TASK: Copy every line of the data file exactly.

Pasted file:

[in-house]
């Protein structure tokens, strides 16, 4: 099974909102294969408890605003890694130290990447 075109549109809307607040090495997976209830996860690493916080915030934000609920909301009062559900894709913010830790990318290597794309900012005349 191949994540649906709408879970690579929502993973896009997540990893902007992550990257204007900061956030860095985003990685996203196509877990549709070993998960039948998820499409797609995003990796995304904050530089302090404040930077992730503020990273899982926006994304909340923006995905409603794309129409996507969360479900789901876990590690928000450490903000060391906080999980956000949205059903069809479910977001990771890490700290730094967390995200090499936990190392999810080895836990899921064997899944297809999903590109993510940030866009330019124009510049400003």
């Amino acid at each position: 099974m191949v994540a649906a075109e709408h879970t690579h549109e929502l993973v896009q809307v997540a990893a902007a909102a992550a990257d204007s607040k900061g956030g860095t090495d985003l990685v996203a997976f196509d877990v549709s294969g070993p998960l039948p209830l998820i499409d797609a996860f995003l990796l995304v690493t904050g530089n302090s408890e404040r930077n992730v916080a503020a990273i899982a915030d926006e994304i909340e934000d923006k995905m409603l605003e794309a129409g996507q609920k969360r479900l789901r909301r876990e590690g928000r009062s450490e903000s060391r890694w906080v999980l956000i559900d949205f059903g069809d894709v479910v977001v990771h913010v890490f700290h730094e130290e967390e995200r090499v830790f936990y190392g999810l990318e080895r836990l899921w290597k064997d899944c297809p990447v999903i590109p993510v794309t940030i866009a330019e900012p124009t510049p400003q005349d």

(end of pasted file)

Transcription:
[in-house]
């Protein structure tokens, strides 16, 4: 099974909102294969408890605003890694130290990447 075109549109809307607040090495997976209830996860690493916080915030934000609920909301009062559900894709913010830790990318290597794309900012005349 191949994540649906709408879970690579929502993973896009997540990893902007992550990257204007900061956030860095985003990685996203196509877990549709070993998960039948998820499409797609995003990796995304904050530089302090404040930077992730503020990273899982926006994304909340923006995905409603794309129409996507969360479900789901876990590690928000450490903000060391906080999980956000949205059903069809479910977001990771890490700290730094967390995200090499936990190392999810080895836990899921064997899944297809999903590109993510940030866009330019124009510049400003």
């Amino acid at each position: 099974m191949v994540a649906a075109e709408h879970t690579h549109e929502l993973v896009q809307v997540a990893a902007a909102a992550a990257d204007s607040k900061g956030g860095t090495d985003l990685v996203a997976f196509d877990v549709s294969g070993p998960l039948p209830l998820i499409d797609a996860f995003l990796l995304v690493t904050g530089n302090s408890e404040r930077n992730v916080a503020a990273i899982a915030d926006e994304i909340e934000d923006k995905m409603l605003e794309a129409g996507q609920k969360r479900l789901r909301r876990e590690g928000r009062s450490e903000s060391r890694w906080v999980l956000i559900d949205f059903g069809d894709v479910v977001v990771h913010v890490f700290h730094e130290e967390e995200r090499v830790f936990y190392g999810l990318e080895r836990l899921w290597k064997d899944c297809p990447v999903i590109p993510v794309t940030i866009a330019e900012p124009t510049p400003q005349d």